February 11th 1930 - arrived Fremantle from Europe. On its return journey from Sydney the ship would sail direct for Suez.

The Register News Pictorial, Adelaide February 17th 1930 - a report about the elegance of the ship:
For elegance, grace, and harmony of treatment it would be difficult to find anything more perfect than the appointments of the new French motor ship, Eridan, of the Messageries Maritimes Line, which berthed at Queen's Wharf, Port Adelaide, yesterday. She is on her maiden voyage and has brought out a full complement of passengers. There are many features about the interior decoration of this ship which are outstanding. Besides being entirely different from any ship which has been here before, it is a revelation of modern art.

Almost right throughout the ship the walls are panelled in polished woods of exquisite grain: oak, satinwood, maple, birdseye maple, and citronier being a few. There are two suites, the silver one being dainty and soft in its treatment, and designed for women, the other being done in blue and gold, and arranged obviously for men. The silver suite contains a large bedroom with two low beds covered in silver tapestry, the floor covering is thick silver pile with a centre rug, showing the ship's crest. Two easy chairs and one occasional chair are upholstered in silver panne velvet, and in the centre of the floor is an oval table. Wardrobe with mirrors, and prettily arranged writing desk are fixtures, made of the same wood as the wall panelling, which is silver birdseye maple. In the writing desk is a clock.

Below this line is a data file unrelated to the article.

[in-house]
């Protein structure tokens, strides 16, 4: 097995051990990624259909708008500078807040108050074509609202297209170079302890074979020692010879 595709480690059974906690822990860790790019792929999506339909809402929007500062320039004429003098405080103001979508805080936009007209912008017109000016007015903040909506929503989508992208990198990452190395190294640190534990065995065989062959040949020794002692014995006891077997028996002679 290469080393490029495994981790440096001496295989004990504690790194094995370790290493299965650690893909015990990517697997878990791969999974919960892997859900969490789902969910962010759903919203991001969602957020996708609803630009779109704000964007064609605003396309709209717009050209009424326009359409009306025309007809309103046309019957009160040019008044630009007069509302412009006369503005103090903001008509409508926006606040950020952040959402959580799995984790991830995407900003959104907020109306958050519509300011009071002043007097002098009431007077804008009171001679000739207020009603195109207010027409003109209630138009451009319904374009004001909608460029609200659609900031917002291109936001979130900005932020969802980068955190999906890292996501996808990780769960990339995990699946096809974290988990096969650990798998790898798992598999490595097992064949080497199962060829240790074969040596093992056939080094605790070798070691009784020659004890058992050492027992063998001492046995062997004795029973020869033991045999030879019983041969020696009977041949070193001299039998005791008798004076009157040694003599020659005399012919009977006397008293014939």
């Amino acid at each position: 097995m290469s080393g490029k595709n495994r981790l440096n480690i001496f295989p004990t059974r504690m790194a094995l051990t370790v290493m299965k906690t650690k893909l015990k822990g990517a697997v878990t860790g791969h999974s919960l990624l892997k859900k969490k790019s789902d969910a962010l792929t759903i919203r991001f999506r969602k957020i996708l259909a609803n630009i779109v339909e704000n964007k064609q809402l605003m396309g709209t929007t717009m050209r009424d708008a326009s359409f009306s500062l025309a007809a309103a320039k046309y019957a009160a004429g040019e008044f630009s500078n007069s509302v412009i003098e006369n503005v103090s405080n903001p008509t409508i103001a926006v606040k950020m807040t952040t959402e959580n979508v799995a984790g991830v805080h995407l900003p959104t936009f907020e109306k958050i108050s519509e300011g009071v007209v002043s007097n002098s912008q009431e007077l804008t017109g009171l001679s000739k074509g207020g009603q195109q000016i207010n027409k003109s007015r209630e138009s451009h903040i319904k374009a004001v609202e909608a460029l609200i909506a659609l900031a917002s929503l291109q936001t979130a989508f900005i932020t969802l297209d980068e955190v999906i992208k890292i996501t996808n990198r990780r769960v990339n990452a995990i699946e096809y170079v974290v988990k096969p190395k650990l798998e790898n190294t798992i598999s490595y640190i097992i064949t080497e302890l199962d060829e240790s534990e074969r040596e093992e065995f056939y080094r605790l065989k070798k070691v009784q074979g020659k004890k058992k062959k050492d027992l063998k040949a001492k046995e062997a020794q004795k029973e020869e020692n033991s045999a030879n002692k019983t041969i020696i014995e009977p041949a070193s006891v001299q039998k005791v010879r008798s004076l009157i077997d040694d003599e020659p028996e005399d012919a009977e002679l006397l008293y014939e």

The lighting comes from the ceiling, which is of carved frosted crystal behind which are about a dozen lights, and at each bedside and on the desk are other reading lights. Tapestry curtains hang at the entrance door, and between the bedroom and bathroom, which contains washbasin and Roman bath, beautifully tiled and fitted, with hot and cold running water. Cold forced drafts and electric fans are there, also radiators for cold spells.

The blue room is similar except that its arrangement has a severity of tone more suitable for men occupants. The double and single rooms are extremely comfortable and contain many of the features of the suites such as reading lamps, set in wardrobes and suitcase cupboards, and in place of a bathroom they have a small toilet room containing running water.